For the first time, scientists and engineers have observed in real time how two types of nanoparticles made from different materials combine into new composite materials. The findings, reported by a team led by the University of Pennsylvania and University of Michigan, could help engineers have more control over the assembly of materials that combine the desirable properties of each particle—such as photoluminescence, magnetism and the ability to conduct electricity.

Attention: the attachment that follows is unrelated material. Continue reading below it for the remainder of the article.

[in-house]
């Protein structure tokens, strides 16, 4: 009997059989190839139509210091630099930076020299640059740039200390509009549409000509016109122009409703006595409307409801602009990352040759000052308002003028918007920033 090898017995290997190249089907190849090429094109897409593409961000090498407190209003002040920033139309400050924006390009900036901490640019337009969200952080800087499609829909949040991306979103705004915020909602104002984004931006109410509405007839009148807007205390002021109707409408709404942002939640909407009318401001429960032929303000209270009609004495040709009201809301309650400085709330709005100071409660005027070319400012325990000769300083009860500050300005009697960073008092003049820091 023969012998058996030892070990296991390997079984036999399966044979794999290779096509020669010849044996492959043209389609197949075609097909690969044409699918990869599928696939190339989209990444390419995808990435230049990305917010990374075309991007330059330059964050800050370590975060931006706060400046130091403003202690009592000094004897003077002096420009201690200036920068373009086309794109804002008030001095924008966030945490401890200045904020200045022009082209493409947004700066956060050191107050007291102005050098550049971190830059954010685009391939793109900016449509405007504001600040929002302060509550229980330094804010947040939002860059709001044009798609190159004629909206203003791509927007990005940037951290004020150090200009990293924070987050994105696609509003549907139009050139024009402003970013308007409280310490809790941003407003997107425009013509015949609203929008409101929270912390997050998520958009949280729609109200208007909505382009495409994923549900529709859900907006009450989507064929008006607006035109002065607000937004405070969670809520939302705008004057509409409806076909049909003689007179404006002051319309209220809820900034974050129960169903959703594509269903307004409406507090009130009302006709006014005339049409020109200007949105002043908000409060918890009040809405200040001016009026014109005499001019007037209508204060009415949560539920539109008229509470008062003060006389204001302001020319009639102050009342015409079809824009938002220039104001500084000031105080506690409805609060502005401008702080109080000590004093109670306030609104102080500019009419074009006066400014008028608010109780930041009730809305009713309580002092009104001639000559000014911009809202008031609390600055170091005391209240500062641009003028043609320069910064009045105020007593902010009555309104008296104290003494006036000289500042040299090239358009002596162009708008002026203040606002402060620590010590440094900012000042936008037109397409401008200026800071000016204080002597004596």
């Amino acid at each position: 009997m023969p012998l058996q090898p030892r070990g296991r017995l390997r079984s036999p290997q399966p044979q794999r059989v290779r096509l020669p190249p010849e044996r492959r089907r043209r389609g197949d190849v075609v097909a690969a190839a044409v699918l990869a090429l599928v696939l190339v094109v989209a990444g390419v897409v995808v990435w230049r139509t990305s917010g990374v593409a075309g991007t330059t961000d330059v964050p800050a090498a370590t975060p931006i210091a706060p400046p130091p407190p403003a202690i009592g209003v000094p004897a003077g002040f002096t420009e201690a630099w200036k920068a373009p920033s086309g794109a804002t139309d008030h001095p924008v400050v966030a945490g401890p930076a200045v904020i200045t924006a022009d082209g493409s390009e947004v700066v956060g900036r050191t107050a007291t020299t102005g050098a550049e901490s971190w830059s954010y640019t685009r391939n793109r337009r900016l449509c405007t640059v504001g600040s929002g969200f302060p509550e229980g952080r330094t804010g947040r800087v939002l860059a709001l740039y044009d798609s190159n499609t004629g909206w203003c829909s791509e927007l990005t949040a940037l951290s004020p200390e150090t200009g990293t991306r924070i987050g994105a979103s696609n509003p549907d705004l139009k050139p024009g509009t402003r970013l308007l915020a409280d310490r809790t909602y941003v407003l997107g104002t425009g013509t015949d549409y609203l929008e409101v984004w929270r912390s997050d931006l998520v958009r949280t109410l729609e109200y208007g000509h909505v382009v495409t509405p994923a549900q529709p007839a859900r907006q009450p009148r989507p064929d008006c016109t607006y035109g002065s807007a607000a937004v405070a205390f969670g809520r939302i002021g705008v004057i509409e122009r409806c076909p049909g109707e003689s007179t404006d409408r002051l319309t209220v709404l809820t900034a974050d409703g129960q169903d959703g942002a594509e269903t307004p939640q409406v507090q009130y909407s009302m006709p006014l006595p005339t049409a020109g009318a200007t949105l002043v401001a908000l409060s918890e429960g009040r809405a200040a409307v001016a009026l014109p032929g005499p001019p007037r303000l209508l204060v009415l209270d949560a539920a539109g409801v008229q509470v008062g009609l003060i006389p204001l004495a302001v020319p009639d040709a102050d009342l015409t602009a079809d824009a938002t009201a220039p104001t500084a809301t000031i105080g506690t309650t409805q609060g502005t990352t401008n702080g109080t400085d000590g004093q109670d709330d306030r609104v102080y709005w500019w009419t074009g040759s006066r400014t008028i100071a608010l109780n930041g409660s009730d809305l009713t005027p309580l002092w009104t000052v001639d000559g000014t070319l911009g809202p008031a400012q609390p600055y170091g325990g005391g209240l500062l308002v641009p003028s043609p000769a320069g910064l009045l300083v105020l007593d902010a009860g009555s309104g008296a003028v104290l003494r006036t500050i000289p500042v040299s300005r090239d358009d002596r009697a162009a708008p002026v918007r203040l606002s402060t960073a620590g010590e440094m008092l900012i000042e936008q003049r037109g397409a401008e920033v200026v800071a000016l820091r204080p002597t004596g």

"We are designing new materials that combine different kinds of functions in ways that are not possible with the materials we have today," said Sharon Glotzer, the Anthony C. Lembke Department Chair of Chemical Engineering at the University of Michigan and co-corresponding author of the study published in Nature Synthesis.

The are a type of binary nanocrystal superlattice and could be used for electronic devices, optical devices, and energy production and storage.

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